Monday, November 15, 2010

In Transition

(Piet Mondrian, Apple Tree in Flower, 1912)

Sometimes there’s talk of an artist’s work being “in transition.” My take on this expression is that it means that the work is neither quite here nor there. It’s evolving. An artist’s work is always evolving, yes, but sometimes a direction is not quite ripened, and that’s what I think they mean (he, my visitor last week, means) by “in transition.”

“In transition” can be very beguiling because it’s searching. You can see the artist’s struggles, experiments and also her failures. “In transition” is vulnerable. After “in transition” comes another phase. Often I hear the word “resolved” to describe it. “Resolution” is confident, it’s a problem solved. A piece or series is “resolved” when a direction is settled upon. This is exciting, of course, because of the depth that can then be explored.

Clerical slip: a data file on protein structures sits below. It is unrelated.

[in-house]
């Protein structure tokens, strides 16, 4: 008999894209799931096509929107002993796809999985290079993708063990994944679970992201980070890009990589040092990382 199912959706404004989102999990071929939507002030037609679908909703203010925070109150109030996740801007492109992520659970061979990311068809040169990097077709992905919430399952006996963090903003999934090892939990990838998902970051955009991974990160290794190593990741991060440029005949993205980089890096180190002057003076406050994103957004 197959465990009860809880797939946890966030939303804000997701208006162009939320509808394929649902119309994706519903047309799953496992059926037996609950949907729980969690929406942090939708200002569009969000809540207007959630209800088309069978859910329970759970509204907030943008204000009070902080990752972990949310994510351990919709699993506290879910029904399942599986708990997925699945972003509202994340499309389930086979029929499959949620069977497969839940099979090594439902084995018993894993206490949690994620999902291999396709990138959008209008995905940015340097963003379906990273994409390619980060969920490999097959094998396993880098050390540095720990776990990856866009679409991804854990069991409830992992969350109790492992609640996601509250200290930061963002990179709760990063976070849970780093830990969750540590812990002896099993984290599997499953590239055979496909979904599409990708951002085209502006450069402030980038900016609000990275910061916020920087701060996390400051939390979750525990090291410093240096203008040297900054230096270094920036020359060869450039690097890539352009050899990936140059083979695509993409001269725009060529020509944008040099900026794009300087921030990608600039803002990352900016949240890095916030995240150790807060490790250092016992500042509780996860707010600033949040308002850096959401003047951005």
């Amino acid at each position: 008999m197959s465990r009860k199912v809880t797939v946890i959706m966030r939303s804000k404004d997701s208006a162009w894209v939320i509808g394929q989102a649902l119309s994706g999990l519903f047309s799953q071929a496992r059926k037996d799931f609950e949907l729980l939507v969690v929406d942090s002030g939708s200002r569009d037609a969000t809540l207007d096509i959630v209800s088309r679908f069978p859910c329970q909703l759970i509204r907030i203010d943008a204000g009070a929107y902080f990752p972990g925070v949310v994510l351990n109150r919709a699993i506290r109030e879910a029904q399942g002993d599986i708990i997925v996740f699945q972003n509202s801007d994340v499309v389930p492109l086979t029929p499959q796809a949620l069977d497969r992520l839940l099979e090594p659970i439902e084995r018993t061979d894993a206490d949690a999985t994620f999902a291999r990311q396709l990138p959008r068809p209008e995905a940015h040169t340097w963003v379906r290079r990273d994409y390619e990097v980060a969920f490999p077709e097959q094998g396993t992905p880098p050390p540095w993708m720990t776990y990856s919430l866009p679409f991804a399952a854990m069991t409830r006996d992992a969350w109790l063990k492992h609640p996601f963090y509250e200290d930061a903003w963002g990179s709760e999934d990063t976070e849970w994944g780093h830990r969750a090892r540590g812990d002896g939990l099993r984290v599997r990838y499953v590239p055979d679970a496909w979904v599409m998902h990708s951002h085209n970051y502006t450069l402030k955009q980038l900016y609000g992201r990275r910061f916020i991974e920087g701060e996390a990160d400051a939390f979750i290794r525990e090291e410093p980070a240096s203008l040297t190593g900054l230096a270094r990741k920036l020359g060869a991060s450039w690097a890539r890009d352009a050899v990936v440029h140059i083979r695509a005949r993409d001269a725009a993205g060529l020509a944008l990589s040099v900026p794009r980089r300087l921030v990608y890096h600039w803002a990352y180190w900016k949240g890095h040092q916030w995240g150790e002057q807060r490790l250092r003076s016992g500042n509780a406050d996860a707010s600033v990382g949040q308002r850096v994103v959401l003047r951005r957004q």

Mondrian is a good example. First his work evolved from traditional landscapes to schematic trees. We could call this the “transitional” phase. Then he came to settle on his iconic grids. Once this was “resolved” he explored and explored. And each work presents its own “resolution.”

Two things: it's stimulating to see that early development from tree to grid. And some artists adopt the transition as a "position." Kippenberger called this mobility the "running gag." More on this another time.


Max Stevens said...

Great post. I personally like the aestehtics of transition, of a work always in the process of becoming something else, but the something else never arrives because it, too, is in the process of becoming. It's freeing in a way and keeps you on your toes.

Molly Stevens said...

I think you've written about the transitional work of the Beatles. I'd love to read some more about that.